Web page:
State and National News

Two high-profile Texans are fighting the Affordable Care Act.

Gov. Rick Perry has loudly dismissed the law, and fellow Republican Sen. Ted Cruz took to the Senate floor this week to rail against it at length — 21 hours and 19 minutes to be exact.

On the other side of the issue, you have Rosy Mota and her clipboard, standing at the door of a CVS pharmacy in one of Houston's Latino neighborhoods, stopping shoppers.

Diane Ravitch, a former assistant secretary of education, spent years advocating for an overhaul of the American education system. She supported the No Child Left Behind Act, the charter school movement and standardized testing.

But Ravitch recently — and very publicly — changed her mind. She looked at the data and decided that the kinds of changes she'd supported weren't working. Now she's a prominent critic of things like charter schools and school choice — and she's particularly opposed to privatizing schools.

Josh Lampert started having psychotic episodes in college, when he was 19 and living in Seattle.

"My diagnosis was psychotic depression," he told his father, Chuck, during a visit to StoryCorps. "You can hallucinate sounds and smells and tastes. And my mistake was doing drugs, because sometimes the line got blurred of what is real and what isn't. Other people seemed like they had so much — social relationships and girlfriends, and I was just trying to function."

Los Angeles Unified School District started issuing iPads to its students this school year, as part of a $30 million deal with Apple. The rollout is in the first of three phases, and ultimately, the goal is to distribute more than 600,000 devices.

But less than a week after getting their iPads, almost 200 of the districts' high school students found a way to bypass software blocks on the devices that limit what websites the students can use.

Is the National Security Agency collecting cellphone tracking information on millions of Americans?

After a Senate Intelligence Committee hearing, we still can't be sure. Sen. Ron Wyden, D-Ore., has been trying to get intelligence officials to confirm or deny the existence or nonexistence of such a program.

Remember, records of where your cellphone is located give a pretty good idea of where the owners are. Wyden asked NSA Director Keith Alexander about that at Thursday's hearing, and Alexander said, no — not under "the current program."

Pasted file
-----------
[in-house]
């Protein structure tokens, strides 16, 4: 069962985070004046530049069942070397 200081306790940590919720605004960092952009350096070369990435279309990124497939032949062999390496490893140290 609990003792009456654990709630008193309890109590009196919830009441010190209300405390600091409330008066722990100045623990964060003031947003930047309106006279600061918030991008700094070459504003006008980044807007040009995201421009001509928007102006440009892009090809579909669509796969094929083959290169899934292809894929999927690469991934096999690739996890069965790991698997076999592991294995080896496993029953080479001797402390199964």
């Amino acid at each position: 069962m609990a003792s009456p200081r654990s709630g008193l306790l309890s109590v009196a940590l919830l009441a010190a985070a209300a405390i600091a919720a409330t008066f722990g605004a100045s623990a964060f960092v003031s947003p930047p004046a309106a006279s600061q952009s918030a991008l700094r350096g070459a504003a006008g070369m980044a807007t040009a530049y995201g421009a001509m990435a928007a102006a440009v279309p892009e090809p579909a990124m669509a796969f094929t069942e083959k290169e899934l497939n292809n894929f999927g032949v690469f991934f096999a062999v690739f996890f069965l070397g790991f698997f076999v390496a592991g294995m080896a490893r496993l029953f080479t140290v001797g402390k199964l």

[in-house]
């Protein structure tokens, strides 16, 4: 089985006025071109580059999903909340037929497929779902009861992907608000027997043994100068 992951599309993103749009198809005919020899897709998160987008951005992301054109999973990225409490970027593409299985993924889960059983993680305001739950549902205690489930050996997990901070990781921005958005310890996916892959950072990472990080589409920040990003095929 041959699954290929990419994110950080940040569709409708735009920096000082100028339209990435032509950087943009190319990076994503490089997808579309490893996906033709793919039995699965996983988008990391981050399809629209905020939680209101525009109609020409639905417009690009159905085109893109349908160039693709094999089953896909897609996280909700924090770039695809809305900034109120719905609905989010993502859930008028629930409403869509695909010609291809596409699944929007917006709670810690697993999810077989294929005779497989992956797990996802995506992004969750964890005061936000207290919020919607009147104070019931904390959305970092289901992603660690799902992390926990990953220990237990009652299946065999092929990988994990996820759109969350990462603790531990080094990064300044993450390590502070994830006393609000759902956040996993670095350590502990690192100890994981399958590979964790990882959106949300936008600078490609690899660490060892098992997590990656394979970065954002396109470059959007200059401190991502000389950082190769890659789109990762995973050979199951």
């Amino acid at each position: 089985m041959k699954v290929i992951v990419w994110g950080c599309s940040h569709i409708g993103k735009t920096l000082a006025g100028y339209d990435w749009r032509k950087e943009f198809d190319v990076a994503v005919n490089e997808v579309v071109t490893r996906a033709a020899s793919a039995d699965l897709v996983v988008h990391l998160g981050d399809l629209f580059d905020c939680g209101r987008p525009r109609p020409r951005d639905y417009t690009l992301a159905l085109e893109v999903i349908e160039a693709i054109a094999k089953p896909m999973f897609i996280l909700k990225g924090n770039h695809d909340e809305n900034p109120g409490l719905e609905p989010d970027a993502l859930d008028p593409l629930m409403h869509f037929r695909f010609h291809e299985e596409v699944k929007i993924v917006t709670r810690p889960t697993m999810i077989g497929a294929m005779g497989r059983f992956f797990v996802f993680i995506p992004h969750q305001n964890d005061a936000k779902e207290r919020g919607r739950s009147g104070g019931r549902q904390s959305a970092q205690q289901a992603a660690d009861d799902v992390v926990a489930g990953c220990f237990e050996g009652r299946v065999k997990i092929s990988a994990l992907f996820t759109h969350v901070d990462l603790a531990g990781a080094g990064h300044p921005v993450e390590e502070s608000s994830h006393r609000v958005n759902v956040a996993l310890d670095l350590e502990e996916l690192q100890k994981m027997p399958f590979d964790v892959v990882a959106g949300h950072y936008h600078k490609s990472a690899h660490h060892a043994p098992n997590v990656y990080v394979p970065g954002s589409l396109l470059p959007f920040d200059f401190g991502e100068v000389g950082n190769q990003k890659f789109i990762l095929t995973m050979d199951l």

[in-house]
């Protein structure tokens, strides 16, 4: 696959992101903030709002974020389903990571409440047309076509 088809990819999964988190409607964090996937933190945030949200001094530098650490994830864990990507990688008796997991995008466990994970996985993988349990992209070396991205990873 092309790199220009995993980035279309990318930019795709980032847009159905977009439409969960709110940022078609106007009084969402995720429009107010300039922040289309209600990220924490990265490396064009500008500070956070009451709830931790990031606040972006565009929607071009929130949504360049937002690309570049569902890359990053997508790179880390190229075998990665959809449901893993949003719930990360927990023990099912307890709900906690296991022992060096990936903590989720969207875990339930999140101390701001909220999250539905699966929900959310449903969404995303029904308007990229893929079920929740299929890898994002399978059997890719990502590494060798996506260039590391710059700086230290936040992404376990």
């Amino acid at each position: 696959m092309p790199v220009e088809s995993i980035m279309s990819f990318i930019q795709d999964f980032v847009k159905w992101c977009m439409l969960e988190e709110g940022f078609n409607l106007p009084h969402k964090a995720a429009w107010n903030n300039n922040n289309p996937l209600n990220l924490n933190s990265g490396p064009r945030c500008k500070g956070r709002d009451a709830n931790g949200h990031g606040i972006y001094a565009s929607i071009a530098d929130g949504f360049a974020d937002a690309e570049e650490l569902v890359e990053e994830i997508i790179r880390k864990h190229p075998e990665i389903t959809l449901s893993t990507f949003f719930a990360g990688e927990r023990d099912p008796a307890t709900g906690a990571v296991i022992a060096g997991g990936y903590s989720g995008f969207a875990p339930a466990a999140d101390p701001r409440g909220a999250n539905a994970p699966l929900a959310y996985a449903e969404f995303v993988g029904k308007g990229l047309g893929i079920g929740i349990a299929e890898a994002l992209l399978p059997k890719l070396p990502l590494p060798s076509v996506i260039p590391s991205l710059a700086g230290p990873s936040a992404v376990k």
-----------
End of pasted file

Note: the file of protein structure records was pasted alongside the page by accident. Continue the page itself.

Thursday's highlights (and lowlights):

Senate Majority Leader Harry Reid raised the possibility that the Senate might be able to finish its work on the budget bill by the end of the day, sending it to the House sooner rather later. If Republicans went along, that would give the House more time to act to avert a government shutdown next week.

Perhaps predictably, Republicans didn't go along. Sen. Mike Lee of Utah, and Sen. Ted Cruz of Texas, in particular.

The showdown over a possible government shutdown is still going on, but already some Republicans are thinking about the next big battle on the horizon — the debt ceiling.

On Thursday, the House GOP's wish list of demands in return for raising the government's debt limit went public.

We often take antibiotics for granted. If you catch strep throat, a round of penicillin can clear it up in a few days.

But because of a curious drug shortage, in many parts of the world it's now easier to get HIV drugs than an old-fashioned form of penicillin that prevents heart damage from rheumatic fever.

Any day now, Fresno plans to raze a large homeless encampment that's grown up near downtown. The poor, farm-dependent city in California's Central Valley has one of the highest per capita homeless populations in the country.

In recent weeks, city officials there have dismantled three other sprawling shantytowns. The moves have displaced hundreds of people and sparked controversy.

Underneath Highway 180

Fresno is one of the poorest places in America. One in 4 people here live below the poverty line, and the recession only made things worse.

Russia, along with the four other permanent members of the U.N. Security Council, have agreed on a resolution concerning Syria's chemical weapons, the U.S. said today.

The draft resolution, a senior State Department official said in a statement, calls for oversight of Syria's surrender of chemical weapons and calls for "consequences" if Bashar Assad fails to comply.